An A/B Test That Will Shatter Your Notions About Privacy Policies
The most exciting A/B tests are the ones which bust myths, defy general best practices and make the jaw drop.
The following case study is in the league of such intuition-defying A/B tests.
TheSolutionForDiabetes.com, as the name suggests, is a website that offers natural remedies for reversing diabetes.
Among the various solutions it offers is a free downloadable e-book on ways to control Type 2 diabetes.
The website had a landing page for the e-book with an opt-in box asking for visitors’ e-mail address. Here’s how the landing page originally looked.
Martin Malmberg of TheSolutionForDiabetes.com wanted to see if adding a line about respecting the privacy of the visitors would affect the sign-ups. So he used Visual Website Optimizer to set up a simple A/B test. He created a variation which had the text — “We respect your privacy” — just below the call to action (CTA) button.
A/B Test Result
Martin’s hunch was correct. Adding the text about privacy did affect the conversions — but surprisingly negatively! The version with the privacy text registered a 24.41% drop in conversions! The test was run for over a month with the original recording a 99% chance to beat the variation.
What Really Happened Here?
You might be wondering what really happened here. Using any kind of trust indicator or copy that addresses visitors’ fears is usually considered a best practice. And why not? According to a survey, 36% online customers consider ‘identity fraud’ as their most prominent worry.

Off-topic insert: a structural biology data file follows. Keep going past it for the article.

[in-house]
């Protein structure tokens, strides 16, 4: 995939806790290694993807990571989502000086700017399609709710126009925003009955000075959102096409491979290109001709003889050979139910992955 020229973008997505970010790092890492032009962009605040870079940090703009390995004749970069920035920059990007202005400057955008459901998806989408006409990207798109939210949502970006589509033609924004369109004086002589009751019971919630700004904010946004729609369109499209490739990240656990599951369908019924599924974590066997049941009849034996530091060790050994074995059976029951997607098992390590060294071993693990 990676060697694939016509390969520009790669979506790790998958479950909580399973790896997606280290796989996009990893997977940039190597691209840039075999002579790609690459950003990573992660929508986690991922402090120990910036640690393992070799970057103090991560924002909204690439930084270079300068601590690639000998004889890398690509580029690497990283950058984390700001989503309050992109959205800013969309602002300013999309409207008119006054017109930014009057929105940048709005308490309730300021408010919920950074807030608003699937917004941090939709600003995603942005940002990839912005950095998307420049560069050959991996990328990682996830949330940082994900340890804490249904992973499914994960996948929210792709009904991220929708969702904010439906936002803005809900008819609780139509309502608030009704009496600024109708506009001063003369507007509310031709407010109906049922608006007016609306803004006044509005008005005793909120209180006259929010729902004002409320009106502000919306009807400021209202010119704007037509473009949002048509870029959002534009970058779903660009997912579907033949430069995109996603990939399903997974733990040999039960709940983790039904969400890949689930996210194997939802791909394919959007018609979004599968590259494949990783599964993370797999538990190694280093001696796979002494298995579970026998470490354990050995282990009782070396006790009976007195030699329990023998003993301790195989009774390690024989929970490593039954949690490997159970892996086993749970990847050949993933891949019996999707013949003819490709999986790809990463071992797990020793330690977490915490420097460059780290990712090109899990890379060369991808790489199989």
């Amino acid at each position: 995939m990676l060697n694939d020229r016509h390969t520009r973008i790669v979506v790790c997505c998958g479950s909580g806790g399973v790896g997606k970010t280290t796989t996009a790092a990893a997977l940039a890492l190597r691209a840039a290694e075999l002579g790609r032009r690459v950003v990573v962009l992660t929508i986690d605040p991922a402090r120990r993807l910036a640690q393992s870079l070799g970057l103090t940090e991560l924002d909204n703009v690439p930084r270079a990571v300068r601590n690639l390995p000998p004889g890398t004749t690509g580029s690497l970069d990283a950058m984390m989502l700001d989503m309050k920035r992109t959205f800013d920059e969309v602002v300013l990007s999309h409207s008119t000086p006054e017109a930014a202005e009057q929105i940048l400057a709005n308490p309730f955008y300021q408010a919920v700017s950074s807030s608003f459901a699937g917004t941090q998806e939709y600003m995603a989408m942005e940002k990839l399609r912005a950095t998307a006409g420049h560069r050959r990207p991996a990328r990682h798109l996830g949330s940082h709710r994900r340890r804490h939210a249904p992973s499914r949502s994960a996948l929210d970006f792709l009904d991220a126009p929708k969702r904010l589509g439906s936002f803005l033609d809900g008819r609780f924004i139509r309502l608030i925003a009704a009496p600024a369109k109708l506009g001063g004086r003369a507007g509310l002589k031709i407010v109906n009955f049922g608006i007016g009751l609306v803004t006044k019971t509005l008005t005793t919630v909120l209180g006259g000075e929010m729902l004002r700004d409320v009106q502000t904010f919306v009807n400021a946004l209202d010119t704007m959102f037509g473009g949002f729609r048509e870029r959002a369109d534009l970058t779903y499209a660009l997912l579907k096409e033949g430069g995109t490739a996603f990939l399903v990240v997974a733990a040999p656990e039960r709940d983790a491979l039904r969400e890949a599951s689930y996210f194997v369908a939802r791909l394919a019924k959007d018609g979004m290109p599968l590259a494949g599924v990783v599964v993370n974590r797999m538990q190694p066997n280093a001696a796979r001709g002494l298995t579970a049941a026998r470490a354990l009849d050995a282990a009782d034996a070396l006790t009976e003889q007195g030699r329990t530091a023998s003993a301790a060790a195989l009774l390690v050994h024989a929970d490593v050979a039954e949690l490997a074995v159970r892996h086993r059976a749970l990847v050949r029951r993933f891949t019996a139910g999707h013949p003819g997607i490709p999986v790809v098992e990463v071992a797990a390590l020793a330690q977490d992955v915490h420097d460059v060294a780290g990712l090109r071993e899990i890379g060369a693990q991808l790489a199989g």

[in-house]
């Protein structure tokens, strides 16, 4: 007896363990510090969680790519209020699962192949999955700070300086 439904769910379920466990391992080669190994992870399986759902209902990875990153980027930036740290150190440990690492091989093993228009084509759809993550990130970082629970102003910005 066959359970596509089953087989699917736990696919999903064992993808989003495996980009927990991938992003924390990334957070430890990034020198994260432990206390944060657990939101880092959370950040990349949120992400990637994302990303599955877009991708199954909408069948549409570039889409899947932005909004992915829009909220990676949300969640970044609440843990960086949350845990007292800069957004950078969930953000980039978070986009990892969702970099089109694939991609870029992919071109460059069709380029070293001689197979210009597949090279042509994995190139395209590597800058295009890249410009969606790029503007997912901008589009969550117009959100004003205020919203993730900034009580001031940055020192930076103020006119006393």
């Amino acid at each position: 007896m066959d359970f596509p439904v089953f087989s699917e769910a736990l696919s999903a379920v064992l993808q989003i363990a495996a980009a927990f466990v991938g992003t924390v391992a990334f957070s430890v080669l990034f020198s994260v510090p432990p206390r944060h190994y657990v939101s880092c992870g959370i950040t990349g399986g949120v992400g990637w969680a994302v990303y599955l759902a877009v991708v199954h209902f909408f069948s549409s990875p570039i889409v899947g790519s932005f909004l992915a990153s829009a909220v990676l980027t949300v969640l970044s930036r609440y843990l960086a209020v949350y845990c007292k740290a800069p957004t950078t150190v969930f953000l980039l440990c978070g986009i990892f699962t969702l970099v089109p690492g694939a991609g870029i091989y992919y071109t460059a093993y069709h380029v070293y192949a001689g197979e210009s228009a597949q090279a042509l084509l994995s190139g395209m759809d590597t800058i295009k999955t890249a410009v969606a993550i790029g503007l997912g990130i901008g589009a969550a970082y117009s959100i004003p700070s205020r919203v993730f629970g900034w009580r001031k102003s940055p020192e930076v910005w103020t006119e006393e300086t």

Then why did adding “We respect your privacy” right below the call to action (CTA) button decrease conversions in this case?
Possible Reasons Why the Variation Failed
1) The privacy text introduced fear
When asked why he thought the variation failed, Martin said, “I guess people started to worry about spam and privacy concerns after reading such a text. Whereas, the thought doesn’t even enter their heads without that text. So, at least in my niche, with my traffic sources, it seems best not to use such a text, even when worded positively.”
So instead of assuaging visitors’ apprehensions, the text had a counteractive effect as it instilled the seeds of distrust and worry in the minds of visitors.
2) The text acts as a distraction
This is just an extension of the first point. The privacy text right below the CTA might have been distracting visitors and took the focus away from the offer. It’s usually considered a good practice to keep the landing page as focused on the offer as possible.
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